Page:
Prescient Perspectives on the Road Ahead
A diverse group of retirement industry experts has weighed in on what the world of 2019 could look like — and while their view was relatively optimistic, in some respects it wasn’t as much change as you might think.
The vast majority of this panel of experts (including yours truly) believes that by 2019, more than half (55%) of plan sponsors will be using automatic enrollment. On the other hand, that’s not much beyond the 45.9% who do so today, nearly a decade after the Pension Protection Act of 2006 fueled the trend. More significant perhaps is that nearly three-quarters of that panel of experts thought that, by 2019 nearly half (45%) of plans will automatically enroll participants at a default contribution rate of 6% or more, up from 29% at present.
While 74% of the experts thought that 2019 would see 75% or more of the small private employer market (50-100 employees) offering defined contribution plan coverage, that’s just a 12 percentage point improvement over the level today.
Recordkeepers, take note: Two-thirds of the experts thought that the recordkeeper’s ability to render helpful advice to participants will become a large part of what sets recordkeepers apart. Moreover, 62% either strongly agreed (15%) or agreed (47%) that recordkeepers will price services to encourage the right plan sponsor and participant behaviors.
That said, consolidation will continue at a rapid pace both in the recordkeeping business and the advisory business, and the experts surveyed believed that the surviving recordkeeping firms will be those that diversify their revenue type within their retirement business.
By 2019, 71% of these experts anticipate that three-quarters of plan sponsors will have implemented fee revenue levelization strategies so that participant cost is independent of investment elections, almost tripling the number that experts had predicted for 2017. A similar number of plans will be deriving fees for participants as a combination of per-head and asset-based fees, experts predict.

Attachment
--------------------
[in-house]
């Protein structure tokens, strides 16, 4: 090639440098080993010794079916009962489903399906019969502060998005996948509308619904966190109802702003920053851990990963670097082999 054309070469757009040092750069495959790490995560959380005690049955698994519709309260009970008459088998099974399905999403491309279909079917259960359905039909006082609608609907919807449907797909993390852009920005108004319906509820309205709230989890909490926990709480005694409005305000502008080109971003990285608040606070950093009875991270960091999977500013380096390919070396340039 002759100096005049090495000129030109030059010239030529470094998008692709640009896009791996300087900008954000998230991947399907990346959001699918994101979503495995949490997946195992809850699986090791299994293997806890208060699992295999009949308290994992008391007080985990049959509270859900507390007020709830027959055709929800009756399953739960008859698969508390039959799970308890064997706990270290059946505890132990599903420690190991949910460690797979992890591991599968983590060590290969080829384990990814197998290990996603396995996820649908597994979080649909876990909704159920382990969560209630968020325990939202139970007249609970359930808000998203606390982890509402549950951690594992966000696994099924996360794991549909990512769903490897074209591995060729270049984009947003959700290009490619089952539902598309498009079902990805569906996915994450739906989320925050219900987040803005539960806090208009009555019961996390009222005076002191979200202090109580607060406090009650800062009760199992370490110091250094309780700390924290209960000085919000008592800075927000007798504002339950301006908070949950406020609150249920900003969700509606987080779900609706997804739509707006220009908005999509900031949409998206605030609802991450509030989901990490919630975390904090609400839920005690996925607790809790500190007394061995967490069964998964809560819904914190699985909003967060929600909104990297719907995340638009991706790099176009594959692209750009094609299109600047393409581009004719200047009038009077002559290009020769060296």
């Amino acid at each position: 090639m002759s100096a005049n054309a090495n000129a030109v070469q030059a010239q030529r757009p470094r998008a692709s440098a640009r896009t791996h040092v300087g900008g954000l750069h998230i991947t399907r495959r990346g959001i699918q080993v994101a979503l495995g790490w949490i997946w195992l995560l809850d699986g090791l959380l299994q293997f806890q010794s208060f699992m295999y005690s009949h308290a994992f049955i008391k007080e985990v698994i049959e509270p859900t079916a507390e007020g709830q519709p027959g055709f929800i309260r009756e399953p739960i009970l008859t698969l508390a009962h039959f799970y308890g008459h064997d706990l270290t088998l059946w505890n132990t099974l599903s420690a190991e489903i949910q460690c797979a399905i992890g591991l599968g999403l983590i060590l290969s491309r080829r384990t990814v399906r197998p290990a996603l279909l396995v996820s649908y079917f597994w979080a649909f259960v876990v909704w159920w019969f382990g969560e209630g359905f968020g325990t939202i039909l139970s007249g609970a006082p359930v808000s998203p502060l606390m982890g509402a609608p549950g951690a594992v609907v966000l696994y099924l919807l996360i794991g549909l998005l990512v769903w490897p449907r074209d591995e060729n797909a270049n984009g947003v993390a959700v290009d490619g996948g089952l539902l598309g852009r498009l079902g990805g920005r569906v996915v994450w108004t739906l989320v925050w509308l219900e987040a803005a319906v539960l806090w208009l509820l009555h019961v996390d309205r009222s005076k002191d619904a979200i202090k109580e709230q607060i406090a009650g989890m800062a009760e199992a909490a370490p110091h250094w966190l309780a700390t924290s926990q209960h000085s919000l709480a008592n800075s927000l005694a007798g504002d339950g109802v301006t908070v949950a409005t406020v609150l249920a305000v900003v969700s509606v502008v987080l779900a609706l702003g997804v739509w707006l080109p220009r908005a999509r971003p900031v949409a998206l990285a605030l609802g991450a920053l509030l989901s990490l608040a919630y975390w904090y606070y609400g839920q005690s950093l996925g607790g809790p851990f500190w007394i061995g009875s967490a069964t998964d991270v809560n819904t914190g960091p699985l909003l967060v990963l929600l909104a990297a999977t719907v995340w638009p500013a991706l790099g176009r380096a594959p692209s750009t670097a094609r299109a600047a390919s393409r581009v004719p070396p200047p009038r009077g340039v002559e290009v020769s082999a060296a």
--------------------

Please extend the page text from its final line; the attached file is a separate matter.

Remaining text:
And, with continued profitability and competitive pressures, some 64% of experts believe that by 2019 there will be fewer than 20 DC recordkeeping systems in the retirement plan industry.
Tough economic times during the Great Recession caused many companies to abandon their match to employee contributions, but many have clawed their way back to offering a match. Some plans looking to simplify their matching policy have chosen to match employee contributions just once per year. More than half of retirement plan experts say that the 9% of organizations that are currently matching just once per year will expand — but only to 15% — by 2019.
Almost two-thirds of these experts believe some retirement plans will have adopted a simplified array of fewer than six core investment options — each with a distinct asset allocation mix and glide path. More than half of experts foresee plan adoption of custom asset allocation models as a qualified default investment alternative (QDIA) over a target date or target risk series of funds.
‘More’ or Less
A series of questions didn’t ask for much specificity in terms of trends — just a sense of increase or decrease from the current status quo:
- Roughly two-thirds (64%) agreed that “more” plans will adopt a governance structure involving multiple committees or subcommittees (note, however, that more than a third were either neutral or disagreed with this notion).
- 40% strongly agreed (50% merely agreed) that “more” plans will rely on a third party to assume ERISA 3(38) and 3(16) fiduciary responsibility.
- Fewer than a quarter thought that “fewer” retirement plan committees will review investment options at periodic meetings.
- About 4 out of 10 said that retirement plan committees are “trending up” in size (number of committee members) — though just as many were neutral on this notion, and 18% disagreed.
- About half thought that, in addition to the plan administration committee and/or the plan investment committee (or subcommittee), “more” plans will create a plan operations committee to address operational questions such as payroll integration, transitions, plan mergers, partial plan terminations, and divestitures.
The experts had high hopes for actions by the Department of Labor (DOL) as well:
- 70% agree or strongly agree that DOL will expand IB 96-1 to extend to information about the distribution of account balances in a lifetime income stream (e.g., annuitization).
- 74% agree or strongly agree that DOL will have instituted safe harbors to facilitate the use of in-plan annuities.
- 85% agree or strongly agree the DOL will have issued safe harbor regulations for systematic e-delivery of plan communications.
- 84% agree or strongly agree that exclusive use of e-delivery will be allowed for 404(a)(5) notices.